FAITH AND HISTORY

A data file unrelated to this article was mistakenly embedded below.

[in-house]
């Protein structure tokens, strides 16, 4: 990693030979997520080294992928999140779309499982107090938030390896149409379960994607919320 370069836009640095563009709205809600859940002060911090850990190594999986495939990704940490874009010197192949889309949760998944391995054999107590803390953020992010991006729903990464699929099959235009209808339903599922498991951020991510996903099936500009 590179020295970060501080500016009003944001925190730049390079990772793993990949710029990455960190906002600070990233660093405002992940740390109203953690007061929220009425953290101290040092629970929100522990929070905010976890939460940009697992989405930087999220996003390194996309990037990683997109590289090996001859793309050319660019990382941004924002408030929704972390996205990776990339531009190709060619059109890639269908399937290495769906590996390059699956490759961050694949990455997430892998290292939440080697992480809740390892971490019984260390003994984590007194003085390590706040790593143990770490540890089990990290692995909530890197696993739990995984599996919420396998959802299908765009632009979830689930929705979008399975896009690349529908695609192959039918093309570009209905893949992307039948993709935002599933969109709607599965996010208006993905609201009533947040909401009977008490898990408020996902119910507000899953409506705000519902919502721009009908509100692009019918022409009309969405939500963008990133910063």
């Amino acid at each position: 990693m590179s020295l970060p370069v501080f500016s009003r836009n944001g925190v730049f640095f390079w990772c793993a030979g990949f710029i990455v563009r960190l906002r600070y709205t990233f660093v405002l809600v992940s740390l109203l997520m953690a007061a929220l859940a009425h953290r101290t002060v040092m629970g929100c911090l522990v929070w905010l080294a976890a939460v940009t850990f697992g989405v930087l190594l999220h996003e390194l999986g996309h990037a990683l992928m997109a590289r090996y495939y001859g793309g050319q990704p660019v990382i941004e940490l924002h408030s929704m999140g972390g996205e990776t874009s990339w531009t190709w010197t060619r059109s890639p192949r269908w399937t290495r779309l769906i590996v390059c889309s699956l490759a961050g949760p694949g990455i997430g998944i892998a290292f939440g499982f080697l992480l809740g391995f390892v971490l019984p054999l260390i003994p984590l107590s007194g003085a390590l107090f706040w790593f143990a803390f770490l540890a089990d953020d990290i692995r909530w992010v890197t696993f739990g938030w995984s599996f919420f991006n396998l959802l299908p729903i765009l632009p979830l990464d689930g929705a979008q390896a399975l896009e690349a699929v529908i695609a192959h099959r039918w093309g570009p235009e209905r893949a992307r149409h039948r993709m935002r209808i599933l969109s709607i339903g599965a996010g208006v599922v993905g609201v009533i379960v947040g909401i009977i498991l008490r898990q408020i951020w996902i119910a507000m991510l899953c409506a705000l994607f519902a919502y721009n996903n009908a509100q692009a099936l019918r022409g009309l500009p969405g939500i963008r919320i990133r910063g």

Such is the stature attained by Reinhold Niebuhr as a theologian and prophetic interpreter of the current scene that the appearance of a major work of his pen must be regarded as a significant event in the religious world. The present volume has a comprehensive sweep comparable to the works of Toynbee. Indeed, the book gives evidence of having been prompted, at least in part, by Toynbee's interpretation of history with which Niebuhr is at many points in sharp disagreement. The book also gives the historical as well as philosophical background of the realistic theology of which Niebuhr is the chief exponent in this country. Niebuhr is at pains in this volume to distinguish between the classical, the Biblical (or Christian) and the modern interpretation of history. He is particularly concerned to point out the fundamental errors of the point of view current in the eighteenth, nineteenth and early twentieth century, which sees history as the record of inevitable progress onward and upward which progress has within itself the power to redeem mankind from all of the evils which beset mankind. He repudiates entirely the idea of evolutionary perfectionism and asserts that we must return to the Christian belief in the innate evil of man from which he can be redeemed only by the power of God. He repudiates not only the "soft utopianism" of those who believe that goodness will inevitably conquer and the "hard utopianism" of Marxism which identifies the ultimate goal in terms of a definite economic order. This is a book which will command wide attention from the clergy, theologians and philosophers and other serious minded Protestant Christians.